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Sarkar Cove, El Capitan Pass, Hole in the Wall | Prince of Wales Island

Our first stop north of Klawock was Sarkar Cove. It’s a pretty spot with good holding and protection, but several houses and a high-end fishing lodge make it feel less remote than it otherwise would. The biggest attraction was Sarkar Lake, which flows into Sarkar Cove and looked like a great place to explore by dinghy.

Aerial view of Sarkar Cove

Unfortunately, we didn’t make it far. Soon after the bridge, we came to this series of rocks and couldn’t find a route through:

Not ready to return to the boats, we zoomed north to Tunga Inlet. This inlet is shallow and rocky, not well suited to visiting in a cruising boat, but the lagoon at the head of the bay beckoned. The tide was falling and rapids guarded the entrance. It took us a few attempts, but eventually, we found a channel into the lagoon.

Heading into Tunga Lagoon

From Sarkar Cove we continued north. We cruised through Devilfish Bay but didn’t stop for the night since there was already a boat at anchor. Yes, we’re that spoiled…if there’s another boat, we move on.

We’d hoped to visit El Capitan Cave, the largest cave in Alaska, but the schedule didn’t work out. The Forest Service only runs tours Thursday through Sunday, and we passed by on a Tuesday. Guess we’ll have to come back next year!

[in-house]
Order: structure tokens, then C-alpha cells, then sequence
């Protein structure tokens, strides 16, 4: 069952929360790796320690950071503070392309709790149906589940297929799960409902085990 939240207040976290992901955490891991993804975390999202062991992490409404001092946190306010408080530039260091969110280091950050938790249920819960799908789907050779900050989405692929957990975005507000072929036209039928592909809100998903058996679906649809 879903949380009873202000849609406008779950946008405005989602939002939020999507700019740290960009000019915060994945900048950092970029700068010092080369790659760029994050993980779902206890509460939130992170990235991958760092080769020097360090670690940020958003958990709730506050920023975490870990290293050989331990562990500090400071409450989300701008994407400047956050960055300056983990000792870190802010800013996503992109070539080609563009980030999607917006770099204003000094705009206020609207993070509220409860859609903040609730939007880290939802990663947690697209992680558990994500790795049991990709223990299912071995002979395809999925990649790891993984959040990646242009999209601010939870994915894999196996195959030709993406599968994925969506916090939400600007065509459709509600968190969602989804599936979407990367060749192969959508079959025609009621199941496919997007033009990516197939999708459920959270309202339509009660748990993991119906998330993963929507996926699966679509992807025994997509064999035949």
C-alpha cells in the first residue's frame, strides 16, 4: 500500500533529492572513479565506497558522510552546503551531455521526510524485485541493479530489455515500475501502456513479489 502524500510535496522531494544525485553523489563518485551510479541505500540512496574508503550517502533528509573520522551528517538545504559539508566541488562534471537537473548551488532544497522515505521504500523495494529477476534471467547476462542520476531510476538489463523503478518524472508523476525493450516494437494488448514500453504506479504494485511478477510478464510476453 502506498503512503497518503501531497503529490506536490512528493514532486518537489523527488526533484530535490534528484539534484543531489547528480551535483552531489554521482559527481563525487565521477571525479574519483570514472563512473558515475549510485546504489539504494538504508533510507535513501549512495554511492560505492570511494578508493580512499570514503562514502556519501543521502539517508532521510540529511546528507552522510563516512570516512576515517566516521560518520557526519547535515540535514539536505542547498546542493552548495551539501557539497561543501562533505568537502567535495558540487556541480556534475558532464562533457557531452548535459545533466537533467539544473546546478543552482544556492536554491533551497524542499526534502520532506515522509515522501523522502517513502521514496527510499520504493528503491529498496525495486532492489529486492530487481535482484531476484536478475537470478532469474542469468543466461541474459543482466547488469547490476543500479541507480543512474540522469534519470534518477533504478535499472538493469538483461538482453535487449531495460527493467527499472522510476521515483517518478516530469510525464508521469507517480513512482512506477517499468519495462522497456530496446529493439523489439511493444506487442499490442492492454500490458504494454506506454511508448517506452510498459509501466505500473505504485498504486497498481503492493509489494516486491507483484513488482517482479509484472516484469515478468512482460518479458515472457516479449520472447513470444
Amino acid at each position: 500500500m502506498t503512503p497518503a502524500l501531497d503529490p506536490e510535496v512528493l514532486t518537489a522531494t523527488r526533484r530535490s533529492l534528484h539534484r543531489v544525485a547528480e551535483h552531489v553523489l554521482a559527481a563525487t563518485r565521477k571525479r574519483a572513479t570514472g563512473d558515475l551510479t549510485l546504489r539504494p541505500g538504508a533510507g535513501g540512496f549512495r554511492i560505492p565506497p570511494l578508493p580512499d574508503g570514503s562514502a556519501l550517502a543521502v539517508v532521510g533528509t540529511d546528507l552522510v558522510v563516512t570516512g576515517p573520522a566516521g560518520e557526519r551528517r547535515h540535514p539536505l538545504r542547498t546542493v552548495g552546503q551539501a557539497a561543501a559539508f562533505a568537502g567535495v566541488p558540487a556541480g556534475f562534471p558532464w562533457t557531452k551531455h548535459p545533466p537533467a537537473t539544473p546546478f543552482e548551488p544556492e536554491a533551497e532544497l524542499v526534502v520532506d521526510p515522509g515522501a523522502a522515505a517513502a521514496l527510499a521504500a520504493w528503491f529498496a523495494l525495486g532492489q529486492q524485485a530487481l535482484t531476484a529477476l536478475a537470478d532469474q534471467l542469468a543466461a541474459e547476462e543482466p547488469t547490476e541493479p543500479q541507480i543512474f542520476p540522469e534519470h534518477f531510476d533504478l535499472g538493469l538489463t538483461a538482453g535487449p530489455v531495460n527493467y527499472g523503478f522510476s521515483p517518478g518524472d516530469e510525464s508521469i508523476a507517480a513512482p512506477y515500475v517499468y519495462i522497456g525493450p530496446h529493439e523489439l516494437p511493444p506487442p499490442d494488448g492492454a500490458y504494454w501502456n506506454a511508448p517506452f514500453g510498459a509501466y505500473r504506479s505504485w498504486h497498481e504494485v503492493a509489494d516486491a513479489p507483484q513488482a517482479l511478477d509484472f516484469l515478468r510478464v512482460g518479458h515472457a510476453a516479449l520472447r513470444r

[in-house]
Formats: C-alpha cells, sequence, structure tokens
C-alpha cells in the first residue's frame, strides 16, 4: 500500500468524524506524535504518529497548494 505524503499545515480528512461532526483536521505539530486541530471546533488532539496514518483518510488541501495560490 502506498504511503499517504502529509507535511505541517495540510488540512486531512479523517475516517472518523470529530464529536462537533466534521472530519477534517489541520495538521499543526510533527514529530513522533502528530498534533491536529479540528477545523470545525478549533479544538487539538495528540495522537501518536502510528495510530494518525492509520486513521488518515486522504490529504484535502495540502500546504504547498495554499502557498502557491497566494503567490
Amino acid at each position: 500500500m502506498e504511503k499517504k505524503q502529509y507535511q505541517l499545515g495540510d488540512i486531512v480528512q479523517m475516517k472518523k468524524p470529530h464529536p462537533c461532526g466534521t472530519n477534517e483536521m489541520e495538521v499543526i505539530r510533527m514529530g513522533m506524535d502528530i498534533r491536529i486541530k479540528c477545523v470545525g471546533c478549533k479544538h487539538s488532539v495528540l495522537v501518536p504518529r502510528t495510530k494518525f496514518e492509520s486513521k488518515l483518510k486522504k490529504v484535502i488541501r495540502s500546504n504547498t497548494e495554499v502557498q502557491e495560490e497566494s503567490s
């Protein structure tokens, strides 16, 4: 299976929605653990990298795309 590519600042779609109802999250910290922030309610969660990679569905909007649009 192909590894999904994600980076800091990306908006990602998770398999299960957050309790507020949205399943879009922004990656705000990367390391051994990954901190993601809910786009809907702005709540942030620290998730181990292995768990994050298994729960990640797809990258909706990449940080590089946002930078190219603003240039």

Then we transited El Capitan Passage, which connects the protected inside waters on the west side of Prince of Wales Island to Sumner Strait. It’s a very narrow, shallow, winding waterway—well marked and well charted, but requiring precise navigation. Our transit was uneventful, but several places are so narrow that it would be impossible to turn the boat around. Fun as long as you don’t venture a few feet out of the channel!

Safe Harbour in El Capitan Pass
Mt. Calder

Our destination for the day was aptly-named Hole in the Wall. The entrance is impossible to see until you’re right there. We entered on a 10-foot  tide and never saw less than 17 ft beneath the keel, but the channel is narrow and intimidating. Inside, we found a big, beautiful anchorage, although the mudflat is larger than charted and shoals abruptly. The views of the large intertidal zone (only one bear!) nearby and granite mountains in the distance are gorgeous.

After dinner we took a dinghy and a depth finder out to the entrance to get a feel for where the rocks were at a lower tide. Low tide (-1.2 feet) the following morning was about 8:00 a.m., so we wanted to be sure about depths before committing to a departure. The channel is mostly free of uncharted hazards, except for one rock jutting south from the north wall, about midway through the narrowest section. Favoring the south shore is preferred.

In the morning, the “hole” part of where we were was clear but the “wall” and beyond was super foggy. Slowly though, the fog burned off.

Fogged-in entrance to Hole in the Wall
Airship and Safe Harbour at anchor. Low tide reveals the extensive mudflat.
Looking back toward the anchorage, from the foggy entrance
Over the entrance to Hole in the Wall, looking back toward Sumner Strait

Around 11:00 a.m. we went back out with the dinghy to check depths in the channel. We didn’t see anything less than 14 feet and made it out easily. Next stop: Port Protection and Point Baker.